- US president Joe Biden announces another Strategic Petroleum Reserve release.
- There are demand concerns as China’s economy deteriorates.
- Us crude oil inventories fell more than expected last week, showing improved demand.
Crude oil (CL) futures prices started October and 4Q’22 strong; however, the subsequent price movement has been affected by concerns about the resumption of the global recession and the anticipated announcement of another Strategic Petroleum Reserve (SPR) release by the Biden administration.
President of the United States Joe Biden remarked on Wednesday that he intends to sell 15 million barrels of crude oil from the Strategic Petroleum Reserve (SPR) and repurchase oil if prices decline sufficiently. The reserve release would be the final sale of the 180 million barrels of oil that were going to be sold that were announced immediately after Russia invaded Ukraine in February.
“Realistically, an SPR release is near-term bearish, long-term bullish because eventually, you’re going to have to buy it back,” said Gary Cunningham, director of market research at Tradition Energy. “Overall, the market continues to swing wildly and chop around on erratic news.”
While many, if not all, worries about a global recession have already been included in oil prices, the announcement at the beginning of the week that China will postpone publishing its 3Q’22 GDP data caused worry. Maybe the world’s second-largest economy is in a more dire state than initially thought. Thus, the erratic price movement for crude oil prices has persisted, giving up most of the October gains and leaving the market in a technically unclear area.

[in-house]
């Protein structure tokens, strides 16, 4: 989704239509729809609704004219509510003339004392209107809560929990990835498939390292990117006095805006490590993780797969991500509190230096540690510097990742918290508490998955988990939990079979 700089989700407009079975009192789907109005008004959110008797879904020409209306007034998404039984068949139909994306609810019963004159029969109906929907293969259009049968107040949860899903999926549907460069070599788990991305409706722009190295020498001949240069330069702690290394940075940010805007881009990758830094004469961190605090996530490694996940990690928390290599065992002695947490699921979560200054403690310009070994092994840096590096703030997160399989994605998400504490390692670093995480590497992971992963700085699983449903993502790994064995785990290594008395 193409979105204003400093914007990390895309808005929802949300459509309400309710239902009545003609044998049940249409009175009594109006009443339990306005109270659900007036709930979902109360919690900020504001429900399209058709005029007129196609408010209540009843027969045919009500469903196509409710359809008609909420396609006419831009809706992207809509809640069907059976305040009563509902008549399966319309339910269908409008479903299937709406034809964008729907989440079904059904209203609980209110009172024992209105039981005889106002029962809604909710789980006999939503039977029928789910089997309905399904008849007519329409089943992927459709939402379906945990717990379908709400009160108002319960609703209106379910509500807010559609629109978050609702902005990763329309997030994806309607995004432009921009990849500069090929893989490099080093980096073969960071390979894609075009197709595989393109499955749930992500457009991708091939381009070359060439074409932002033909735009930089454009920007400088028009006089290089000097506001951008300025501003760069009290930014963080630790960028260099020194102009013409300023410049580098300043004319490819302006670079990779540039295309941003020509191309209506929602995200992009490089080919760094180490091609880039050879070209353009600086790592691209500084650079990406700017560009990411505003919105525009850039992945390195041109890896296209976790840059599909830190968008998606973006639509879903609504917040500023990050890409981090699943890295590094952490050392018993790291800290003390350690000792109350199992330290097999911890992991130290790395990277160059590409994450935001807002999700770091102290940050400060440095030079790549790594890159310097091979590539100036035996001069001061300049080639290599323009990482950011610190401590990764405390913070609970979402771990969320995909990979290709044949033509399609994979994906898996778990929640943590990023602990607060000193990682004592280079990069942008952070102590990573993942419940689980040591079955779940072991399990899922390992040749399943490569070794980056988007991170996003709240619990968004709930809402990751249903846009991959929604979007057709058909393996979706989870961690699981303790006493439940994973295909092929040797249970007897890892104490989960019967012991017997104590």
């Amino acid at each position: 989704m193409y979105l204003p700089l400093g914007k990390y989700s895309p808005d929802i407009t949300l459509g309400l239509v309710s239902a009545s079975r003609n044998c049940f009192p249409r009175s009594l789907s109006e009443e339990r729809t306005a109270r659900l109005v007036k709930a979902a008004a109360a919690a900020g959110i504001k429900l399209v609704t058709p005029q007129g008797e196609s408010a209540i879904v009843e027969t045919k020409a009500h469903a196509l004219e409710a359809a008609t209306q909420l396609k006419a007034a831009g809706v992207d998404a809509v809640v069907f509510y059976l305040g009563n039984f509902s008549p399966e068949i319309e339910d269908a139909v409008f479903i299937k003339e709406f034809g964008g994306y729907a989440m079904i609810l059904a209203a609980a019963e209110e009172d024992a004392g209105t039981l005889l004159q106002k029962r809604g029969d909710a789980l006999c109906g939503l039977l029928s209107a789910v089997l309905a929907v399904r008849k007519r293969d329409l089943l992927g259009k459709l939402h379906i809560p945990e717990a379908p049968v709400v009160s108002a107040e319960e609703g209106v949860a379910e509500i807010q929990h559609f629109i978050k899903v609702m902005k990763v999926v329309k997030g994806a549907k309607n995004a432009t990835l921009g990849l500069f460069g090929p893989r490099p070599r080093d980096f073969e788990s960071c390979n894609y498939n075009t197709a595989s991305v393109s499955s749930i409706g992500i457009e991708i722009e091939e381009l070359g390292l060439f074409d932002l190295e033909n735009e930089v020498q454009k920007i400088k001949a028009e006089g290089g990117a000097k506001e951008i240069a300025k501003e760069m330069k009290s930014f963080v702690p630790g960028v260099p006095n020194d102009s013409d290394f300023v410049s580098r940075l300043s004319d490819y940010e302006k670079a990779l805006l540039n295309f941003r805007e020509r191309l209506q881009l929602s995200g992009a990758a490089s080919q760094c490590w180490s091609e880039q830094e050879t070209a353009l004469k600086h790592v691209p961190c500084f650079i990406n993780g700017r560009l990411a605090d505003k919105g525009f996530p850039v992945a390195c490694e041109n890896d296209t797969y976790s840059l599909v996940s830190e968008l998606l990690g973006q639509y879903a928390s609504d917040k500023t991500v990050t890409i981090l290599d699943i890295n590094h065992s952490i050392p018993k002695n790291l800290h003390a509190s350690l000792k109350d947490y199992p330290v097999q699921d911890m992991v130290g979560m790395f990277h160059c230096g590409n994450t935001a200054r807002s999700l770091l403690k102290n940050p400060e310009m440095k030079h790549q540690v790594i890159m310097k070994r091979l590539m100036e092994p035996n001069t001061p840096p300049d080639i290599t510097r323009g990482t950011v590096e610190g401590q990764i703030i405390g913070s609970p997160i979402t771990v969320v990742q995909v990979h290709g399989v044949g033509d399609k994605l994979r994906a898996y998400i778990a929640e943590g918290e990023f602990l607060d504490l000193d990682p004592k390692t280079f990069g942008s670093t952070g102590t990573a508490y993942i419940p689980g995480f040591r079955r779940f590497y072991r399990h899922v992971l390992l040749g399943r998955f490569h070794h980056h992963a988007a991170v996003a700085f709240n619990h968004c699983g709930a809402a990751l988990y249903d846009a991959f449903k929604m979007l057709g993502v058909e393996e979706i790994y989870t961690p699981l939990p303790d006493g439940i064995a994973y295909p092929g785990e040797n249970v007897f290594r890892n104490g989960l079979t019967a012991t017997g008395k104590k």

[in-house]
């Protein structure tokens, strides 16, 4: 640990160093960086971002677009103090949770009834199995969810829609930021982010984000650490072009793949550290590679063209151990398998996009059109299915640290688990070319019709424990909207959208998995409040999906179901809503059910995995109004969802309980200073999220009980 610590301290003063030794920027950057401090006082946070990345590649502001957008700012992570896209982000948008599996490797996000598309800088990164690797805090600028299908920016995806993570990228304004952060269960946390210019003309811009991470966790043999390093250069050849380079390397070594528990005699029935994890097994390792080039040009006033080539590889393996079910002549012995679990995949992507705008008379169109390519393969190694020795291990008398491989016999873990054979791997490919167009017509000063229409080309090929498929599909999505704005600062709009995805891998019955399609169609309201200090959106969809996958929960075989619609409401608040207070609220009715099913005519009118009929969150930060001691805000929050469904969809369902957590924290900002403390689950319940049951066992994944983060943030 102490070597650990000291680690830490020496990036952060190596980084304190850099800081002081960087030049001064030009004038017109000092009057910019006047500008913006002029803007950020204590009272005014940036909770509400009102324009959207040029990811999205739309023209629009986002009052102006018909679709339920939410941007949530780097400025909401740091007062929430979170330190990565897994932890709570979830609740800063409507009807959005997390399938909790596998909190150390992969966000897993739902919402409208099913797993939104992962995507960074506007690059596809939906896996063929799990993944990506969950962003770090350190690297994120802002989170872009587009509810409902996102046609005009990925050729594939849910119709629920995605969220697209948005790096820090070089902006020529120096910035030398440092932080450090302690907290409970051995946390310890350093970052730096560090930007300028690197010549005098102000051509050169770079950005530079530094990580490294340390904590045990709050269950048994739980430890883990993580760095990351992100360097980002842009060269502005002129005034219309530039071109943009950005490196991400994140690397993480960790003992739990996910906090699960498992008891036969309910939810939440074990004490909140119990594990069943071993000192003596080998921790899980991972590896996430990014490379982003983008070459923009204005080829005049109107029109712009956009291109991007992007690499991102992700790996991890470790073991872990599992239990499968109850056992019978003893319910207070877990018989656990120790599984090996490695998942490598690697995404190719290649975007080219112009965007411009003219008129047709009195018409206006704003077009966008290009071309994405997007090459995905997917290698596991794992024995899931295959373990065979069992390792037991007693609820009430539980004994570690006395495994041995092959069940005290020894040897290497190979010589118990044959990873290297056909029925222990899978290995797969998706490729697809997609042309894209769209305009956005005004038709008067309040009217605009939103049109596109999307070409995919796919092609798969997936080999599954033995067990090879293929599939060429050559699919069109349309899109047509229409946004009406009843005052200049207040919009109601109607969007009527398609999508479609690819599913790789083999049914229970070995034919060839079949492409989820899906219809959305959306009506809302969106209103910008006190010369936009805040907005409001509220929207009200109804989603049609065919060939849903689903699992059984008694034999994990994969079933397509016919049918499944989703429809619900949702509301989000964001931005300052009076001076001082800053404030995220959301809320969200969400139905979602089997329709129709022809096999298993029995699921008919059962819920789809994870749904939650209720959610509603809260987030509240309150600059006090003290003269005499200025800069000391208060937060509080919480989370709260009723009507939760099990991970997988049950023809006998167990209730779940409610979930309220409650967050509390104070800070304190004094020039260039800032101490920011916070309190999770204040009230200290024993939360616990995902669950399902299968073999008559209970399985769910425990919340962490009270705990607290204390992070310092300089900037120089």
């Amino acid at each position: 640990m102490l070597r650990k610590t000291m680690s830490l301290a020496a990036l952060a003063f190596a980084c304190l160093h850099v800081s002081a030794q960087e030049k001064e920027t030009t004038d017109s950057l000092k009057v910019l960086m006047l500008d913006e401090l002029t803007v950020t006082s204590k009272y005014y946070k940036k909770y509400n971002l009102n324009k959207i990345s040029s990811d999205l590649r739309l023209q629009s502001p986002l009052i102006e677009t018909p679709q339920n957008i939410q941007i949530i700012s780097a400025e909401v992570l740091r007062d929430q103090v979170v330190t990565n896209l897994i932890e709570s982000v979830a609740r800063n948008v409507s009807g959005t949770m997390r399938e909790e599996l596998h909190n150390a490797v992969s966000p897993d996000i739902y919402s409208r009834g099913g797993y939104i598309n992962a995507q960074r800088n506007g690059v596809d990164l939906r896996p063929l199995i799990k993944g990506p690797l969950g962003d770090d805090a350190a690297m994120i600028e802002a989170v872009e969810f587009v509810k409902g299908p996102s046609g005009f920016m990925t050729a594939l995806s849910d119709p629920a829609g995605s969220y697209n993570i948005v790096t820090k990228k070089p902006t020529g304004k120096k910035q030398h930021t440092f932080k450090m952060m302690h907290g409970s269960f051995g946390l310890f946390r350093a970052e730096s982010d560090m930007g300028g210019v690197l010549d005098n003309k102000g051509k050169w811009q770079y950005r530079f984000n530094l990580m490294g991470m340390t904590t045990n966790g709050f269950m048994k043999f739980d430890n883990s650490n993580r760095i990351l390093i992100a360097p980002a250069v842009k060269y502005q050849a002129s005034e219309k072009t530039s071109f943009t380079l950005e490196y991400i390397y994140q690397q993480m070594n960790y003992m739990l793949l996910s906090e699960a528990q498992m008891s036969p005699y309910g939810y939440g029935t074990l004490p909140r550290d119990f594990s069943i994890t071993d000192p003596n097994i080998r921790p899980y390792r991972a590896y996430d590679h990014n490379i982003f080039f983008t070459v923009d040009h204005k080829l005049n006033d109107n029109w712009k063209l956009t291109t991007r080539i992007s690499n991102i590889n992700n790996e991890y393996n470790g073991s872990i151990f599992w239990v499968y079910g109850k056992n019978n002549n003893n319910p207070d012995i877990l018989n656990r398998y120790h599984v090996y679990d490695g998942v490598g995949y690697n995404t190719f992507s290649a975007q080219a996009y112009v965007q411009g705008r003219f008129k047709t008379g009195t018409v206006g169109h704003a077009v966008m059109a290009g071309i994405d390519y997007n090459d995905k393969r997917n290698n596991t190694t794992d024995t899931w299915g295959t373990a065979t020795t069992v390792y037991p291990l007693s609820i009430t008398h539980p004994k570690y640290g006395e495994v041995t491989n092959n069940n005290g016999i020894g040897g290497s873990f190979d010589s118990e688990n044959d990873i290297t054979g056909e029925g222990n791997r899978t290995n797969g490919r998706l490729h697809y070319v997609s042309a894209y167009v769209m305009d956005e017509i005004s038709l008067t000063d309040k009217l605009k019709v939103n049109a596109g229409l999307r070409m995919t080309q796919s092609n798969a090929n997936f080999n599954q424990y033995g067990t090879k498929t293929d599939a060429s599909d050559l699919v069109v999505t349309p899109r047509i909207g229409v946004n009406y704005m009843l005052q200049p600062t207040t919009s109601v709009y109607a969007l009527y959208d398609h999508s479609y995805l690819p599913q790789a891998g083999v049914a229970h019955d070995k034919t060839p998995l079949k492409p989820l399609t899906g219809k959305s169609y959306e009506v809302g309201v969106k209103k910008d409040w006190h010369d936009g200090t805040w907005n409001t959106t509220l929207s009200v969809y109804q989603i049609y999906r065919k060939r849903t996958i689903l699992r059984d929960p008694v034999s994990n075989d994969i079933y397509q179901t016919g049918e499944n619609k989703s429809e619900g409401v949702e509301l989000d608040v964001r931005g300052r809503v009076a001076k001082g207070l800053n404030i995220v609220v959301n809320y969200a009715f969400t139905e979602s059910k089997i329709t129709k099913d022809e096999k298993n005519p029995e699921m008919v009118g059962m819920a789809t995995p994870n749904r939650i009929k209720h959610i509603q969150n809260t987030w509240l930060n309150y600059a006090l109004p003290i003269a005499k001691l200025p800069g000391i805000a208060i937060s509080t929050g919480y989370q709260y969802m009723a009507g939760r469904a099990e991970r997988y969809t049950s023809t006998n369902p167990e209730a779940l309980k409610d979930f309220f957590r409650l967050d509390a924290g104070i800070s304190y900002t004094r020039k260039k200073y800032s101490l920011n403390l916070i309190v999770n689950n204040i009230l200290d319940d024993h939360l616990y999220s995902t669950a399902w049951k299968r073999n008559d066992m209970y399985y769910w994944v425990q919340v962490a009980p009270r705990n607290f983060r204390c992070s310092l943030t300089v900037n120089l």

According to weekly official data, US oil stocks surprisingly decreased last week. This was in contrast to predictions for a 1.4 million barrel increase.
The Organization of the Petroleum Exporting Countries and other producers, including Russia, together known as OPEC+, reduced output by 2 million barrels per day and threatened to impose an embargo on Russian crude and oil products, which supported prices.
“They want Brent around $90, so they’re going to get it and continue to cut output to hold that number,” Cunningham said, referring to the OPEC+ cuts.
Uncertainty surrounds the world’s fuel demand. The Federal Reserve said on Wednesday in a report that showed businesses becoming more pessimistic, that economic activity in the United States has increased marginally in recent weeks, despite being flat in some places and declining in a few others. Crude oil might continue pushing lower.